TECHNICAL ANALYSIS : AEROSPACE

The mission is global. The territory, anyplace not barred by politics or barren wastelands. It wasn’t adapted from something that previously existed. And it's agile enough to put down at an airfield that never before had seen a long-range jet.

For Bombardier Aerospace, its new Global Express business jet is a breath of fresh air. Literally.

IN A WORLD clogged with weary business travelers stuck in long airport lines, cramped airplane seats, stuffy cabins and little privacy for a delicate business proposal blazing across a computer screen, it's a promise of private, comfortable travel that's long overdue, according to Bombardier officials. Just the prospect of fresh air aloft for a dozen hours is enough to take a business executive's breath away.

The new entry into the unrelenting business jet skywars is the brainchild of Bombardier's former CEO, Laurent Beaudoin, who decided in December, 1993 that the company needed a truly unique, but comparably priced, high altitude business jet for private corporations and business travelers. It had to be capable of flying 7,480 statute miles (12,048 kilometers) without stopping to refuel.

The result is an ultra-sleek eye stopper, with high lift wings and vortex attenuating tip sails for long range, that has won rave design reviews, but delivers more than a 21st Century appearance, boast officials of the multinational company headquartered in French-speaking Montreal, Quebec, Canada. And, with aircraft accidents receiving increased attention, it's been over-engineered to be the safest plane around.

"The plane's unique environmental controls provide 100 percent non-recycled air," said Leo Knappen, manager of Public Relations and Communication for Bombardier's business aircraft division.

SAFETY AT ANY ALTITUDE

"The new aircraft also serves as a model for reliability, as not just the safety systems, but all of its systems, are triply redundant," he said. "For example, the airplane is furnished with four independent electric systems, three hydraulic circuits and three autonomous, integrated avionics processors. Its control surfaces are also equipped with backup motors."

The Global Express uses the highly-reliable, low-maintenance-cost Rolls Royce BR710 engine, said its program manager, Luc Fouquette. The BR710, and proprietary ultra high lift wing technology, lets the GEX (as it's affectionately called) soar to 51,000 feet, reaching maximum cruise velocity of Mach 0.89 - just under supersonic.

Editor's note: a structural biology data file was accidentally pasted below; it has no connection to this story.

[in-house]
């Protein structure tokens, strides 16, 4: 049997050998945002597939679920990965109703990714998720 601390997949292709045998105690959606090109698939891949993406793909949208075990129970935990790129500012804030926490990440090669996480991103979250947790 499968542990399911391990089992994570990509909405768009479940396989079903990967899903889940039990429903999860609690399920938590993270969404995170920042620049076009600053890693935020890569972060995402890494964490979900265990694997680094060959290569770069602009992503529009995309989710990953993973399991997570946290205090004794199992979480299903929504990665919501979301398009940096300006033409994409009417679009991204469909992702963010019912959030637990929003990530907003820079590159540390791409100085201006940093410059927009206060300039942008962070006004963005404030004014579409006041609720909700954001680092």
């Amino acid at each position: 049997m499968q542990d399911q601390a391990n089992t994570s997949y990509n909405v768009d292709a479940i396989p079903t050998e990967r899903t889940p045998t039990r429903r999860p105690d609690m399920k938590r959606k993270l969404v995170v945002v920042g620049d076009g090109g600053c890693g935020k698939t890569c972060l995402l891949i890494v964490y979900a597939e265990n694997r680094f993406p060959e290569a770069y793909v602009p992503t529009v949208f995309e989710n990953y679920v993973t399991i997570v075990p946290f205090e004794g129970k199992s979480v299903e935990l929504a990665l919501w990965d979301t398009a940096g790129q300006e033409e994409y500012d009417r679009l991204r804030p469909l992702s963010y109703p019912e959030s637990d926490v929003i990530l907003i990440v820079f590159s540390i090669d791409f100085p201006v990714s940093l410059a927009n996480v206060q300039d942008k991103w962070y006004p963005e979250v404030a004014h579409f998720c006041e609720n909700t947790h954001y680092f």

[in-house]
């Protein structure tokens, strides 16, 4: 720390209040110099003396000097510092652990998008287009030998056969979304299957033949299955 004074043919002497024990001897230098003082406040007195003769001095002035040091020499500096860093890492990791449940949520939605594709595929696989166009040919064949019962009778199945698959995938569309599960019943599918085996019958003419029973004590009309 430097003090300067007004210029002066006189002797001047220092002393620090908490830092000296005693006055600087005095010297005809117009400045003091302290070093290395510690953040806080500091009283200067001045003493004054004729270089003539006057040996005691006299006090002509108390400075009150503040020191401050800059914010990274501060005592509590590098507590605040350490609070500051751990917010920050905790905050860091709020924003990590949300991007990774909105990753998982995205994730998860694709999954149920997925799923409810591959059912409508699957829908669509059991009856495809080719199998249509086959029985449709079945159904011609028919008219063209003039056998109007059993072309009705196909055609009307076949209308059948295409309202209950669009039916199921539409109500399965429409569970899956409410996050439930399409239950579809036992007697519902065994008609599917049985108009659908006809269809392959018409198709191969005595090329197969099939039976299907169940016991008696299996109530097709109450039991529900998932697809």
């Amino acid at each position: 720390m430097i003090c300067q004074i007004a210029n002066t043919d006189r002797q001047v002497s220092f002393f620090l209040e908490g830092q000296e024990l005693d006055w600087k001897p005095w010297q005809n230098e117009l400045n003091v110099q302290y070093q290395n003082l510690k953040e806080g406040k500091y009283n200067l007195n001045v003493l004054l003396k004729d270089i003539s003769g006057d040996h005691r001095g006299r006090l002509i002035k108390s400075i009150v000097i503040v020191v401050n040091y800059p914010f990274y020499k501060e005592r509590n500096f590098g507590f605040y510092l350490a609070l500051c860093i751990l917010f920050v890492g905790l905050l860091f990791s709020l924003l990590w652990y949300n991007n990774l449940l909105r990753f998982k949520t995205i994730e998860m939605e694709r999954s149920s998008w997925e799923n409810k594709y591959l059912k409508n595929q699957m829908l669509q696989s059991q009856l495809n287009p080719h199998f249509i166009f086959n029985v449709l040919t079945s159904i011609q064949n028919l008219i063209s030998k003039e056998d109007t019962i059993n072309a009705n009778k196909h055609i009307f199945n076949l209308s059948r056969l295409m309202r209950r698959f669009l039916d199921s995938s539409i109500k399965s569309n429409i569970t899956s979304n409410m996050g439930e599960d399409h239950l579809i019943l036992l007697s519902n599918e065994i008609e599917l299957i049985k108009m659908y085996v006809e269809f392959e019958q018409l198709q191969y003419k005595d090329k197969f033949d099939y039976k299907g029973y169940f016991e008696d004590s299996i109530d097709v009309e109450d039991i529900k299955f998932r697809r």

"(The engine) is perfectly designed for the Global Express," he said. "It has remarkable thrust (14,750 pounds per engine) and goes from zero to 43,300 feet in 27 minutes." He said the engine's Stage 4 low emissions exceed the industry's current Stage 3 requirement, with a high bypass ratio for significant noise reduction..

Knappen said the safety features have won high honors from aviation officials in the U.S., Canada and the European Union, home of a chief competitor, the AIRBUS consortium. And it was the first-ever long-range business jet to be certified under rigorous E.U. standards.

The plane caught the attention of Toyota, which took delivery of the very first production GEX, now based in Osaka, Japan. "It's utilized by both our chairman and president for transcontinental travel," said company spokesman Mike Michels.

It's the second Bombardier aircraft for the Japanese auto maker (the other's a Challenger 601) and is owned by Airflite, Toyota's aviation services subsidiary in Long Beach, California. The facility is rated the number one FBO in the U.S.

RAISING THE BAR

Bombardier officials say they have raised the bar for business jets, although its subsidiaries are better known. Its aviation offspring such as Learjet, Canadair (with the purpose-built, fire fighting amphibian CL-415, the "Super Scooper"), deHavilland (of World War II's Mosquito Fighter-Bomber fame) and Short already represent more than 15,000 aircraft, combined, plying the global skies. Although the third largest civil aeronautics manufacturer competing with Boeing/McDonnell Douglas, Gulfstream and AIRBUS, it claims the undisputed spot as leader in the business jet and regional passenger aircraft markets with planes carrying 20 to 70.

With such competition, the company established aggressive design requirements to win the race, said Knappen, That included extremely long range (New York-Tokyo: 13 hours flying time, non-stop), small airport access, superior reliability and a spacious, comfortable and versatile cabin.

Boeing, of course, would beg to differ about who is the real winner, considering its 737-derived BBJ, with similar cost and performance, has three-and-a-half times the cabin size.

AS A NOSE-TO-NOSE COMPETITOR for the increasingly lucrative LRJB (long range business jet) market, Boeing has reported unexpectedly high sales of it's version, with orders at 71 as of the October 2000 NBAA Show.

BBJ's sales are soaring following its 1998 rollout; blowing away early projections of eight a year ago. Presumably those have been at the expense of Bombardier and Gulfstream, who had pretty much claimed the market to themselves. Further, it prompted AIRBUS to convert its A319 for business jet duty.

Bombardier's 500 engineers assigned to the BBJ project "have done a remarkable job of satisfying all of these requirements," said Knappen. "The Global Express establishes precise, new standards for performance, capacity, comfort, design and quality. The 48-foot-long cabin (14.3 meters) is the most spacious in its class."

The result is a $42 million (U.S.) original, designed solely as a business jet, called "breathtakingly beautiful," that some analysts have said sets a new standard for aesthetics.

That confidence was proven in the real world, Knappen added. The prototype set seven world records during 110 introductory flights in 1999. Not bad for the newest Avkid on the block.

- - Bernard Geenen



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